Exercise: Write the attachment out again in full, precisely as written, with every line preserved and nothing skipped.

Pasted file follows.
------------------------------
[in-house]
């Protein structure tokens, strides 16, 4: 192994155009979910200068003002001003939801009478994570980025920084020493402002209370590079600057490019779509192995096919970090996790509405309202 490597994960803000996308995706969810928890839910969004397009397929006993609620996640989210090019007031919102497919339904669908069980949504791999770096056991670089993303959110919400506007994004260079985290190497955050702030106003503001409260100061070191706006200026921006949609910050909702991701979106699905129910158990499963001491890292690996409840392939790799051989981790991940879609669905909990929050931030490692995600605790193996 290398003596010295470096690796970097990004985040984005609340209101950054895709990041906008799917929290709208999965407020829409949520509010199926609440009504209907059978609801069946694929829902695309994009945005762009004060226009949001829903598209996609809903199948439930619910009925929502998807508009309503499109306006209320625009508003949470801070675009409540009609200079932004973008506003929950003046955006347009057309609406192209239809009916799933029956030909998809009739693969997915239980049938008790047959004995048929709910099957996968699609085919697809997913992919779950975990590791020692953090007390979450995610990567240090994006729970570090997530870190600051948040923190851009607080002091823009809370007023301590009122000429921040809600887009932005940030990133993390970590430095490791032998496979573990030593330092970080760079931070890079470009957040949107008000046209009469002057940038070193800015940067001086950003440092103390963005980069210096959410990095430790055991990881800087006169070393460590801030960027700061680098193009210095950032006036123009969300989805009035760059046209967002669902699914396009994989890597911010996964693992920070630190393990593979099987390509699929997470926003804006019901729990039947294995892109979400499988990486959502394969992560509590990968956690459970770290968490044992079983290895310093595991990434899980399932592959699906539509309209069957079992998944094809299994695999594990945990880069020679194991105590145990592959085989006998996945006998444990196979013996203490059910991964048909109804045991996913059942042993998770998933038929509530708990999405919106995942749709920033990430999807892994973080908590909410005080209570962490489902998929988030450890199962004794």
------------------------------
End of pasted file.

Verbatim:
[in-house]
């Protein structure tokens, strides 16, 4: 192994155009979910200068003002001003939801009478994570980025920084020493402002209370590079600057490019779509192995096919970090996790509405309202 490597994960803000996308995706969810928890839910969004397009397929006993609620996640989210090019007031919102497919339904669908069980949504791999770096056991670089993303959110919400506007994004260079985290190497955050702030106003503001409260100061070191706006200026921006949609910050909702991701979106699905129910158990499963001491890292690996409840392939790799051989981790991940879609669905909990929050931030490692995600605790193996 290398003596010295470096690796970097990004985040984005609340209101950054895709990041906008799917929290709208999965407020829409949520509010199926609440009504209907059978609801069946694929829902695309994009945005762009004060226009949001829903598209996609809903199948439930619910009925929502998807508009309503499109306006209320625009508003949470801070675009409540009609200079932004973008506003929950003046955006347009057309609406192209239809009916799933029956030909998809009739693969997915239980049938008790047959004995048929709910099957996968699609085919697809997913992919779950975990590791020692953090007390979450995610990567240090994006729970570090997530870190600051948040923190851009607080002091823009809370007023301590009122000429921040809600887009932005940030990133993390970590430095490791032998496979573990030593330092970080760079931070890079470009957040949107008000046209009469002057940038070193800015940067001086950003440092103390963005980069210096959410990095430790055991990881800087006169070393460590801030960027700061680098193009210095950032006036123009969300989805009035760059046209967002669902699914396009994989890597911010996964693992920070630190393990593979099987390509699929997470926003804006019901729990039947294995892109979400499988990486959502394969992560509590990968956690459970770290968490044992079983290895310093595991990434899980399932592959699906539509309209069957079992998944094809299994695999594990945990880069020679194991105590145990592959085989006998996945006998444990196979013996203490059910991964048909109804045991996913059942042993998770998933038929509530708990999405919106995942749709920033990430999807892994973080908590909410005080209570962490489902998929988030450890199962004794």